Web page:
"A note on grizzly bears: they are smart, strong, mean, bulky, motivated and fast. The grizzly bear is the one predator in North America that truly inspires terror in my heart. No matter what you can do, he can do it better. He or she can be merciless in defending turf or litter, and may just kill you for kicks." (3)
After reading that I have to admit the 357 may not be enough. That is true especially if one shot is all we could take. In that scenario, it seems logical we would rather have all the power we could get out of 44 Magnum. Some of the gun gurus consider the 44 magnum to be the low end of a bear defense caliber (4). The fourth referenced article completely rules out 357 Magnum and 41 Magnum rounds. Now that I reminded myself of these last two references, here I am again not leaning either way - sitting straight up on the center of the fence - and my arse is starting to hurt because I have been sitting here so long trying to make up my mind about which to get. I definitely am not going to go for a larger caliber revolver than a 44 Magnum, no matter that some believe it the low end for great bear, if only because I truly believe the revolver would be both too heavy and have too much recoil. It is not easy making up your mind with all these experts out there with differing advice. What makes it more difficult is living in an area where there are no guns shops/ranges at which I can rent a 44 to test fire it and see how well I do. There is one in PA, at least a couple of hours away but I have not had the chance to visits it and time is running short to order a revolver. I may not order one today as I had hoped but I hope to order it at least by the middle of the week and am determined to do so by the end of the week at the latest! Decisions, decisions...
One of the things, other than the actual guns and caliber of the ammo, that is talked about in some of the reference materials I have looked over, is the bullet type in any given bear defense caliber ammunition. From what I can gather, hollow points (in handgun rounds) should be avoided as bear defense rounds and solid points of one type or another should be chosen. If I go with the smaller caliber 357, I think I would opt for a round with a solid lead core bullet. Corbon offers this one, their 357, 200 grain, Hunter HC. HSM offers this one, a 180 grain, hard cast, RNFP-GC Bear Load. The Chuck Hawks article also made mention of a similar round by Federal but I searched for it and it does not seem to be available in the current market. I would also go for a similar round in 44 Magnum if available, but right now they do not seem available from any manufacturer.I n lieu of that, I would go with something like this, the Prvi Partizan 44 Remington Magnum, 300 grain semi jacketed soft point. Decisions, decisions...
So, I am still on the fence. I don't have to make up my mind by the time I get to my dealer today but I would like to select one before then or at least have a much better idea of which I want. Either way - decision made or not - I am going to talk this over with Bruce, from Hunter's Essentials. Bruce is the owner and is also a very experienced hunter from what I can tell. His experience may be able to convince me one way or the other and I don't think the price difference (as in profit difference) will sway his judgment to steer me toward the one that would make him a few more bucks.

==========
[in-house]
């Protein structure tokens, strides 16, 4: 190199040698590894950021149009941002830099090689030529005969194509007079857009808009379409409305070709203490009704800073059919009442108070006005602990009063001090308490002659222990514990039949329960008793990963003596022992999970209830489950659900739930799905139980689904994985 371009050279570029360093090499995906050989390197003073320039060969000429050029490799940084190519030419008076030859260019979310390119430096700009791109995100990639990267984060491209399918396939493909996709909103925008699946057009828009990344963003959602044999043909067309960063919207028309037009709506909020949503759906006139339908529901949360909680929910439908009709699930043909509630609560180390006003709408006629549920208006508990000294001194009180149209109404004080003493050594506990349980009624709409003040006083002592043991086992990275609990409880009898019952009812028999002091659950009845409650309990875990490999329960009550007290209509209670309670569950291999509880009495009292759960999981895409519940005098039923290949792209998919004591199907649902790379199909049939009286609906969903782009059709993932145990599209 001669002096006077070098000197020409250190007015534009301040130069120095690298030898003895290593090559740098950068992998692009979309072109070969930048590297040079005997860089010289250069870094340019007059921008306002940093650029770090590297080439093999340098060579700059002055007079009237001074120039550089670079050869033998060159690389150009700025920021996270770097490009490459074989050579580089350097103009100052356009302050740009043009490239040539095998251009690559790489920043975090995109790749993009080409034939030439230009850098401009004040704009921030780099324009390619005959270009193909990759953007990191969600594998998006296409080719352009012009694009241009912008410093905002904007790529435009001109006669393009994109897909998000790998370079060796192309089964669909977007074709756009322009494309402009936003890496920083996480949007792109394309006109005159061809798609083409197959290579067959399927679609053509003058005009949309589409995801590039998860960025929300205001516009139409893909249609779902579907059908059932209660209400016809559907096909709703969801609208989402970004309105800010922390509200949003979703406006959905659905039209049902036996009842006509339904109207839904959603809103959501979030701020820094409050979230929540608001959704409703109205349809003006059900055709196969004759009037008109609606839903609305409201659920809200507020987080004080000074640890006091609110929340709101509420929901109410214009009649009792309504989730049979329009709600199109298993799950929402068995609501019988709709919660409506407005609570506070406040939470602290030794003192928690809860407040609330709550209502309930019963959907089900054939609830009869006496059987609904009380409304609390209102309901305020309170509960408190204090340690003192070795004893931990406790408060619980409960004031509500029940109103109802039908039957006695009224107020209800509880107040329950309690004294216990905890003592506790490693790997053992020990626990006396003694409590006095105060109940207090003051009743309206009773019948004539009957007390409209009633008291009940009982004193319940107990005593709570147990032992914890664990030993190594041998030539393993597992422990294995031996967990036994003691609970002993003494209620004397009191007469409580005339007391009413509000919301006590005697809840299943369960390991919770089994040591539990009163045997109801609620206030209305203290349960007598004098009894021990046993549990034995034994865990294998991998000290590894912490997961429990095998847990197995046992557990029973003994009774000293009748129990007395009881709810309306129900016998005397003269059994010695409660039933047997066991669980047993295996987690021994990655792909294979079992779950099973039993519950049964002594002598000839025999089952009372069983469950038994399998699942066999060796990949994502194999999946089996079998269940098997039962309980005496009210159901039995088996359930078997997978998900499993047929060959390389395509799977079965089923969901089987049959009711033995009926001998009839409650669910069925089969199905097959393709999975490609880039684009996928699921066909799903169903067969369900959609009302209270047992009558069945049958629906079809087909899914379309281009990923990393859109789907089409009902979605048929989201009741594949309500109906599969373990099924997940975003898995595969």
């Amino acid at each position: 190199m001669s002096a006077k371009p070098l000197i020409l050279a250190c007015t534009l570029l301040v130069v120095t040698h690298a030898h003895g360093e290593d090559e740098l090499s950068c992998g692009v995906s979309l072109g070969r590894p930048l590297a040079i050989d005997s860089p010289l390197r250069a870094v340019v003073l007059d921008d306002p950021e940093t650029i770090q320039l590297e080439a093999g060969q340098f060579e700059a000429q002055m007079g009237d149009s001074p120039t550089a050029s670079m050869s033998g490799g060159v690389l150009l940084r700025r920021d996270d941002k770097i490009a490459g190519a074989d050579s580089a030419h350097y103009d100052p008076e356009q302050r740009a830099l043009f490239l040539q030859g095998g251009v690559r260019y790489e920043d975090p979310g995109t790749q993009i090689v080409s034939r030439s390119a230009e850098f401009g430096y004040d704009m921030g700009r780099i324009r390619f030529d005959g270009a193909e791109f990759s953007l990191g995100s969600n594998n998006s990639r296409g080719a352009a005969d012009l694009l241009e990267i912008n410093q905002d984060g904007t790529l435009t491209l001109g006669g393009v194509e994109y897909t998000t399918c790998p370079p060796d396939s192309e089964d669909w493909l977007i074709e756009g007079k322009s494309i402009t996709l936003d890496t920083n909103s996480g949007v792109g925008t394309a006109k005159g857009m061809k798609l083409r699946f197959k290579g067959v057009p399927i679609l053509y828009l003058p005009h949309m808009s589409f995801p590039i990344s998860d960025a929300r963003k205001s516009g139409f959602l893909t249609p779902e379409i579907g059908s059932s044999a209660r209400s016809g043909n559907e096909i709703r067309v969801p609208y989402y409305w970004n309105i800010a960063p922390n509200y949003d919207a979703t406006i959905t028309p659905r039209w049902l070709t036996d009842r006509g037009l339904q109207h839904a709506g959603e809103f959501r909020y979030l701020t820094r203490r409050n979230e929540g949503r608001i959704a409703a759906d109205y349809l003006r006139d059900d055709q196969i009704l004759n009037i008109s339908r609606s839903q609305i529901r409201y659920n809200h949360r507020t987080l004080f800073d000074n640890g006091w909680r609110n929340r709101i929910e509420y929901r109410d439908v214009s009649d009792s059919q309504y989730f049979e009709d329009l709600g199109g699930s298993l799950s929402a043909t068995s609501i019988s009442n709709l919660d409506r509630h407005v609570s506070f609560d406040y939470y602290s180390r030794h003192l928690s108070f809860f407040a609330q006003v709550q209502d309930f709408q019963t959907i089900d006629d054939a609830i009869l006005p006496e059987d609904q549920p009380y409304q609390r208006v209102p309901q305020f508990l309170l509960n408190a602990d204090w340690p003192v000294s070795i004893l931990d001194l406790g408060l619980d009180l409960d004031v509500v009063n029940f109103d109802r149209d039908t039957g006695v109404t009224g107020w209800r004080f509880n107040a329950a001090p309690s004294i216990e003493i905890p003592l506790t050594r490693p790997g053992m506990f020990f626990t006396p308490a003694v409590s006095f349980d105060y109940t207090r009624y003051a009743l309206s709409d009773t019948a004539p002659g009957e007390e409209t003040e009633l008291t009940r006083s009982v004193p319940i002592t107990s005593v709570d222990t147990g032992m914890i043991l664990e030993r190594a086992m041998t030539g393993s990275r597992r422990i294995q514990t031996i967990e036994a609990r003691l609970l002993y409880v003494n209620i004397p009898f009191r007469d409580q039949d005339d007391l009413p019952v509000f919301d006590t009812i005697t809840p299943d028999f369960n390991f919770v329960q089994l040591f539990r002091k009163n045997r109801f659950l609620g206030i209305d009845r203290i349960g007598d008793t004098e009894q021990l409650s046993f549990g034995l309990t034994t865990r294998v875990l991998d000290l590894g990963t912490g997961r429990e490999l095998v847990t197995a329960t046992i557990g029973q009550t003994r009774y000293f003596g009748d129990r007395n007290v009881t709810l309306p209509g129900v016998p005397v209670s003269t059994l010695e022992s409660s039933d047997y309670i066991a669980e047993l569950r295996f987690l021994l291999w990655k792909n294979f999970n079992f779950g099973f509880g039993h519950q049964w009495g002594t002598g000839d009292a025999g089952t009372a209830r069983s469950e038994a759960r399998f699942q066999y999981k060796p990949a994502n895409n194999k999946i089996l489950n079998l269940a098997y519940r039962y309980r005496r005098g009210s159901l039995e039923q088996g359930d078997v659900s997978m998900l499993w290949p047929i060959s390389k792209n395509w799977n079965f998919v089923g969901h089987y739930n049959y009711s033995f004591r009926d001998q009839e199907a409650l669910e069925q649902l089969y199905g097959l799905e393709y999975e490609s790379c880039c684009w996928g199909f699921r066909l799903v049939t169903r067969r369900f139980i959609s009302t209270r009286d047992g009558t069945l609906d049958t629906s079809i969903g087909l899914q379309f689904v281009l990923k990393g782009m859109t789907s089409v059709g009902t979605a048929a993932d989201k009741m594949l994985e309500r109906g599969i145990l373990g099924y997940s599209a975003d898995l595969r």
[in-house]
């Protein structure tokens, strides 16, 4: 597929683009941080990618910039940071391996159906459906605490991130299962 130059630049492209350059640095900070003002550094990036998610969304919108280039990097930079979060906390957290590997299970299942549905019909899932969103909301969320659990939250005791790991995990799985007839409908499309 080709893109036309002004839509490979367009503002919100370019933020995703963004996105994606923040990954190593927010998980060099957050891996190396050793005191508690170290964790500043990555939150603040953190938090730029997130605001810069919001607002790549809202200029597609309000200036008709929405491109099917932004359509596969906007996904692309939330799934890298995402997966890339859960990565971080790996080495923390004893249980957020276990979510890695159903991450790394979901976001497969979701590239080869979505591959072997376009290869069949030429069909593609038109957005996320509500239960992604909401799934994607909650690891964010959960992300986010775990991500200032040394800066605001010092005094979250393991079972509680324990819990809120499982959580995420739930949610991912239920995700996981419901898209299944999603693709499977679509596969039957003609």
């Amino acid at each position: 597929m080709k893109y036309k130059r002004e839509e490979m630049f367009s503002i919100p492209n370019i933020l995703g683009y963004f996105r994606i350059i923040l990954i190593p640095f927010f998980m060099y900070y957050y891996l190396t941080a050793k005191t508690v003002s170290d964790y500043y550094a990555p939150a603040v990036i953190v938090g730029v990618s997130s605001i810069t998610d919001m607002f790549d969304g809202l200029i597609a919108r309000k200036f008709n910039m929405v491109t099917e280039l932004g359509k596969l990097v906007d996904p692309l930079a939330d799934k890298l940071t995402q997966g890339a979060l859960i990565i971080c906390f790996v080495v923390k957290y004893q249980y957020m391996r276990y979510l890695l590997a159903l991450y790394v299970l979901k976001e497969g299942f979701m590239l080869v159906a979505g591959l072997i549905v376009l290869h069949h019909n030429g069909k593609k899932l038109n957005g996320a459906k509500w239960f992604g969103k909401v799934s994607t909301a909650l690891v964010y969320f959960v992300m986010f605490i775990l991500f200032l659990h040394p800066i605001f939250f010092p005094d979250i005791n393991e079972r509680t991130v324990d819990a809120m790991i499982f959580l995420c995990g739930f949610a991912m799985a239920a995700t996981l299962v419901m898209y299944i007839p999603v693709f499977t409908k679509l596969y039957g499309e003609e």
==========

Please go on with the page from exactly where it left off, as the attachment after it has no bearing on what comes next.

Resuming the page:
Yesterday, was tax day, for all of us here in the USA who are required to pay personal income taxes, or for at least those of us who follow the law. It was also BAG day; otherwise known as Buy A Gun day. I have not seen anything on it as of late but I figured why let what should become a good, all American, tradition fall by the wayside.
While I did not buy a gun, and that only because I had difficulty with the website from which I was trying to order a revolver, I did order some ammunition. Yeah, I know, it's not the same as getting a gun but I hope to complete the gun order today; I did not want to let the actual day of BAG Day go by without at least celebrating it in spirit by ordering something at least related to guns thus an ammo order.
After ordering that ammo, a case (200 rounds) of Remington's 35 Remington, 200 grain, Core-Lokt soft points, there is little if anything left with which to buy a gun in my checking account. In fact, there is zilch that I can put toward a gun. The solution to that is to buy it with my American Distress Express card and then take the money out of my suPer sekRit saving account meant for our upcoming Alaska trip. I had thought that the 35 REM ammo would be the last I was going to buy online (or anywhere for that matter) but if I buy a revolver today, I am going to need to buy ammo for it. Had I been thinking, I would have ordered ammo for the revolver but something told me to wait until I actually have it in hand before buying ammo for it.
I'm certain though, it will be the last batch of 35REM ammo I buy in a long, long, long, long time. That is not only because I probably will have enough to last me about 5 or maybe even 10 years but because it is so darned expensive. Right now, the elusive 200 grain Remington Core-Lokt is going for $1.50 per round and that was the best price I could find because it comes with free shipping. Free shipping or not, just thinking I paid that much for it makes my wallet say ouch. I had not seen that particular ammo for sale, from a dealer that would ship it to NY, for over 6 months - maybe closer to a year.
So there it is - my BAG day purchase and as I said, before this day is over I hope to purchase a revolver too. I had been thinking of getting a Ruger Redhawk stainless steel revolver, with either 4.2" or 5.5" barrel, in 44 magnum; however, I am on the fence and leaning over toward buying a stainless steel Ruger GP100, with a 4.2" or 6" barrel, in .357 Magnum. Decisions, decisions...